A nice, short little paddle for the Florida Trail Association on the springs section of the Santa Fe River. While set up for newbies with the option of renting a kayak, everyone who showed up for the paddle had their own boat and had spent at least a little time on the water. The goal today was not miles, but to simply enjoy ourselves in the cooling springs along the Santa Fe as well as introduce folks from other areas in Florida to what the Santa Fe has to offer.
We met up at the River Rise boat ramp on US 27 outside High Springs at 9 am and after unloading and driving most of the cars down to Rum Island County Park 11 of us were on the water before 10 am.
Our first stop was at Poe Springs County Park at approximately 2 miles. We left our kayaks on the rocky ledge at the entrance to the spring run and walked up into the spring to find we had the park all to ourselves. We spent about 40 minutes playing in the springs and getting to know each other.
Another mile down the river we took a long break to investigate Lily Springs and eat lunch. The water was a little cloudy in Lily, but not nearly as bad as it had been a month earlier just before the end of the drought. All the rain we’ve had the last month has flushed out the spring run and the spring cluster at the top is returning to normal. Plus we are now able to once again paddle up the spring run, rather than beach and walk up.
For the next mile we paddled slowly, enjoying the sun and had a few wildlife sightings. A single Swallow-tailed Kite wheeled overhead. Many turtles were out basking on sunny logs. One member of the group scared up a young gator hiding in the river-side vegetation. And I grabbed a picture of a solitary American White Ibis. The Santa Fe is not really the place to go for wildlife viewing but we usually see a bit during the week.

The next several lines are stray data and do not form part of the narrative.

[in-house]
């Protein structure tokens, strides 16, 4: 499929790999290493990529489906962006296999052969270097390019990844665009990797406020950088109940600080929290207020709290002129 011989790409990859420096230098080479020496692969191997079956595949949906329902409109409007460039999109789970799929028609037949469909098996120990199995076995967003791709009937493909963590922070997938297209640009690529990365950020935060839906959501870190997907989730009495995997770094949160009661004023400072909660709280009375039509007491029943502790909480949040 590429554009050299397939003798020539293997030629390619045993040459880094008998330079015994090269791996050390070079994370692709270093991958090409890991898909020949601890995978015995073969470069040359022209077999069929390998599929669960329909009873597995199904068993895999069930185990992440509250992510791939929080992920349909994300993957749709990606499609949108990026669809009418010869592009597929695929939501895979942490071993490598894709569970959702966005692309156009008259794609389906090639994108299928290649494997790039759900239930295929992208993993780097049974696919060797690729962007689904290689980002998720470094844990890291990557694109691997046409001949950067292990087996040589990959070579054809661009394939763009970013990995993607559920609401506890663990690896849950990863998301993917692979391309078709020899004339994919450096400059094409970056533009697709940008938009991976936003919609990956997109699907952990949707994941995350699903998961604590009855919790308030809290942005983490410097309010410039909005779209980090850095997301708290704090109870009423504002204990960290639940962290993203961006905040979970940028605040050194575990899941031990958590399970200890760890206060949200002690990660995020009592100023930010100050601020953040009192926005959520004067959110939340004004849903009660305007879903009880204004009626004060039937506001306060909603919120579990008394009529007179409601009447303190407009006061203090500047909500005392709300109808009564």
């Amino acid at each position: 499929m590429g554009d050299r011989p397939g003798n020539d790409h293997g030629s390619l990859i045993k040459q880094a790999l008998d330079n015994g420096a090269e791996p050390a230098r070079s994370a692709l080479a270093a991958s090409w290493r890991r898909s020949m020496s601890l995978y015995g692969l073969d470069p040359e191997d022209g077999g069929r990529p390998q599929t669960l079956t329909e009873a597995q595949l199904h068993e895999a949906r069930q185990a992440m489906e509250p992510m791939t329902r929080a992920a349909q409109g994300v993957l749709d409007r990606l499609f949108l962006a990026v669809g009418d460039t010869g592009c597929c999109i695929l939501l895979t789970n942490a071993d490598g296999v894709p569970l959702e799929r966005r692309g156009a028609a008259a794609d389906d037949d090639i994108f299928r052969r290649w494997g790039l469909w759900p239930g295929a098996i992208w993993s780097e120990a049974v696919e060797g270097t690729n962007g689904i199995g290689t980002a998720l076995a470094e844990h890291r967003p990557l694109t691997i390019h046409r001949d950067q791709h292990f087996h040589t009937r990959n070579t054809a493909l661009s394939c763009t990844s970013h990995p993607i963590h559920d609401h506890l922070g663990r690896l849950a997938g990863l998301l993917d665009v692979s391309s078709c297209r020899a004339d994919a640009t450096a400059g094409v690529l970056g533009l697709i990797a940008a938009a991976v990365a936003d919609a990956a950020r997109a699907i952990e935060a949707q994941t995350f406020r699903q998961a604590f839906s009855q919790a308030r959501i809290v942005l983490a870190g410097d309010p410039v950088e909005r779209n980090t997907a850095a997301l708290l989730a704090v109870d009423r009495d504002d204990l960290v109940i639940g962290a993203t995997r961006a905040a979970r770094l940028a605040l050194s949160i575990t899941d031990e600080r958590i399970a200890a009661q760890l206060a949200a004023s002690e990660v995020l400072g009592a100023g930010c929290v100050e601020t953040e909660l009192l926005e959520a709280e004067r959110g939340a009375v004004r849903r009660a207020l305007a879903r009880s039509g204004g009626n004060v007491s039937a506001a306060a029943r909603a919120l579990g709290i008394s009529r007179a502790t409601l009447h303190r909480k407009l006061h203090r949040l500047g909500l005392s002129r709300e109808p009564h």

Just before the top of Rum Island we stopped at one of my favorite little places of all – Jonathan Spring. Small and intimate, a spring vent gushes out from under a rocky ledge. The water is so clear it looks to be only a few inches deep but it will surprise you when you wade in and find it over your waist.
From there it was a short distance to the Rum Island County park boat ramp, but we decided to continue on a short distance to look in on Gilchrist Blue Springs. It was a tough paddle up the spring run, mostly trying to avoid all the tubers and swimmers who invariably move right into your path. But it’s a bit like a fun slalom course to anticipate their unexpected lunges through the water. At the top it was too crowded at the private resort to paddle over the spring vent, but at least the group got to see the area to plan for a return trip. If you put in at Rum Island County Park you can be at Gilchrist Blue Springs early enough in the morning to avoid the mass hoards. (Hint: Blue Springs Park does not open its gates until 9 am.) And best of all, Blue Springs Park, after being on the market for many years, has been purchased by the state for incorporation into the state park system. This transition will occur sometime this winter and the beautiful springs system will be preserved from further development.
After winding our way between the swimmers back down to the Santa Fe we paddled back upstream to our takeout at Rum Island County Park. After completing the shuttle most of us shared an early supper at The Diner in High Springs to rehydrate and replace some of the (few) calories we had burned.